Indeed, angels live amongst us, pretending to be mortals; sharing the same streets, riding the same cabs, eating our staples, donning our attires, but singing a different tune. Undoubtedly, Bukola Elemide, best known as Asa, is one such angel, riding on the wings of beautiful music in an imperfect world.


Though she titled her sophomore album ‘Beautiful Imperfection,’ her performance at the Asa Encore concert was beautiful and near-perfect.

A review is meant to x-ray the good, the bad, and the ugly, but how do you find flaws in the best of the bests? How do you mark errors when the sound is pure, where the dance is spiritual, and the lyrics are an assemblage of the voices of pain, joy, and mystery — in blissful harmony?


Asa is Nigerian after all; a concert billed to start at 6pm did not kick off until well into three hours later. Considering how many people were seated by 8pm, there were initial worries that the turnout may be low.


Although the usual suspects and celebrities were missing, Cohbams Asuquo, her debut album producer, was in attendance.

Olisa Adibua, radio and television personality, emceed for the night.

To get the ball rolling, Adibua invited a number of upcoming vocalists and singers to sate the yearn of the audience ahead of Asa’s performance.


Funmbi, Hallelujah singer, and Omolara, the writer of Timi Dakolo’s Iyawo mi and Asa’s Moving ondid justice as opening acts.

Both singers served as the perfect precursor to the triumphant return of Asa to the place she calls home, Lagos.


After they were done, Adibua announced a 10-minute break to set the stage for the hawk — Asa — to land. Of course, many went into networking mode while several attendees posed for pictures on the black carpet.


About thirty minutes later, the ’10-minute’ break was over, and the doors were shut.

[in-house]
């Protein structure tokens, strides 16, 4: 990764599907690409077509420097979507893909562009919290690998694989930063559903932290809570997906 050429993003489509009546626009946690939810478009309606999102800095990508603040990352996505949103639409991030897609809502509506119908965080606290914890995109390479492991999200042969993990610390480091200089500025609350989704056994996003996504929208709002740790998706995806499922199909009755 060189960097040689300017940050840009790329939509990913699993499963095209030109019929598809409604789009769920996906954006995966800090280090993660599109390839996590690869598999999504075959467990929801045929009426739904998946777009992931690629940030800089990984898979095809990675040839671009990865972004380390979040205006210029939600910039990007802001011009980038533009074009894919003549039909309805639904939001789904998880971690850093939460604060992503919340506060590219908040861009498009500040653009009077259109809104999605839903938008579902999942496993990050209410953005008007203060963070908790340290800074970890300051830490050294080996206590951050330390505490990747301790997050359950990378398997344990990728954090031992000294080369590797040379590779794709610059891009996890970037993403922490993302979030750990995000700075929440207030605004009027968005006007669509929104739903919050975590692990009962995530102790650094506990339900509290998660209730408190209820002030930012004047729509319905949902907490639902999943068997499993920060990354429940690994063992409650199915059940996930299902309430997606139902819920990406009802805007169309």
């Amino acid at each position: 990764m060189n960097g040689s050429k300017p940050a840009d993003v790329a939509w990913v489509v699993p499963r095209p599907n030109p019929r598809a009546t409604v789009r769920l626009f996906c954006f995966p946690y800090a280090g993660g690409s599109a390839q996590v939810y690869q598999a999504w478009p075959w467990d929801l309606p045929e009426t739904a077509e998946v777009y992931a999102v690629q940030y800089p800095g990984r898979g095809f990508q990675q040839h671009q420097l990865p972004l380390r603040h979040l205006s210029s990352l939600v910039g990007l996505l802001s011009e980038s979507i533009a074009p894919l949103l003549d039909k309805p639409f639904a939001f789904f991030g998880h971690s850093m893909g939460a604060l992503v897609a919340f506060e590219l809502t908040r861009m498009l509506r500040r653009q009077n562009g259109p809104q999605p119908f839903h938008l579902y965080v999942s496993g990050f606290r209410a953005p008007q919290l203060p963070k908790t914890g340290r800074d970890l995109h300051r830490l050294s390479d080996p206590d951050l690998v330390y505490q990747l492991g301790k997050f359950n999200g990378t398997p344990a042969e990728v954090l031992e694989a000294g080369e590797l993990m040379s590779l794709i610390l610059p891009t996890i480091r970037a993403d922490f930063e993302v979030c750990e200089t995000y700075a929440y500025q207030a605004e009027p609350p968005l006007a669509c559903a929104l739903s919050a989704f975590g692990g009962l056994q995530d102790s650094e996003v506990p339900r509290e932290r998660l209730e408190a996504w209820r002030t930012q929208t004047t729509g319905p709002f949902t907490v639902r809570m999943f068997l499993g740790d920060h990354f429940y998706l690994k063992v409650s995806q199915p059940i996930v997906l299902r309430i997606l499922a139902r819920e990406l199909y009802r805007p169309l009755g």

At that point, the anticipation in the room was so thick a knife could make a clean cut at the Eko Convention Centre.

Once the 30-piece orchestra was seated, the lights dimmed out, and after what seemed like an eternity, the hawk landed.

The lights beamed mildly on the angel of music who was clad in a white attire with beautiful wings.


It was the perfect dress for such an entry, for such a star, on such a night.

As doting fans stared transfixed and listened attentively, her voice reverberated through the hall as she sang awe, nibo lo lo ka, ta fi nwa o ka…

She went on to perform six other songs — So Beautiful, Jailer, Fire on the mountain,  Eye Adaba, Subway and Bibanke — from her first album.



After nearly one hour of pure class and music, Asa delved into a laid-back monologue with the audience. She talked about Nigeria becoming more visible to the international community via music and arts.

She spoke of a Nigerian music-loving Chinese cab driver she once met in France. Asa said the cabbie asked where she was from, and after replying “Nigeria”, he asked if she knew Davido.

The singer surmised that the world is gradually falling in love with all things Nigeria.

Asa narrated how she got her first audition after ten hours in the cold — in France — while waiting on a Grammy award-winning band.

Although many see her as the embodiment of a complete musician, Asa said she once had backup plans if a career in music failed to work.

One of such plans, she said, was to venture into comedy or be either: a tailor or a trumpeter in a band.

“Not that kind of band that goes after coffins singing glory glory halleluyah, holy holy, Hosanna,” she said while adding that “this music must work”.

At this point, Asa veered off into Rihanna’s ultra-hit song ‘Work’ which she sang — in her own way — without any instrumentation.

Just as the audience was starting to get a hang of her experiment, she transitioned back to Asa, strumming on the strings that produced Eye Adaba, a classic tune from her debut album.

Towards the end of the show, she showed just how much she was in tune with pop culture by borrowing two catchphrases from Efe Ejeba, winner of the Big Brother Naija reality show.

As “Based on logistics” and “Who I be” rolled off her tongue, the fans went wild with excitement.


At the start of the concert, Asa asked if Lagos was ready to dance, sing and worship, but little did the audience know that she was speaking literally.

As she sang Eye Adaba, and asked the audience to sing along with the 30-piece orchestra, the hall became a worship centre of sorts.

Someone in the audience whispered: “Asa don turn arena into worship centre.”

Several fans threw their hands in the air while many appeared to be deeply immersed in the music.

Asa also performed seven songs from her second album and five from her Bed of Stone album.

In all, it was nearly three hours of beautiful music, which left the audience screaming “we want more, we want more…”.

Although there was not be an encore, Asa had done enough to reaffirm her status as the harbinger of flawless music, and a legend in the making.

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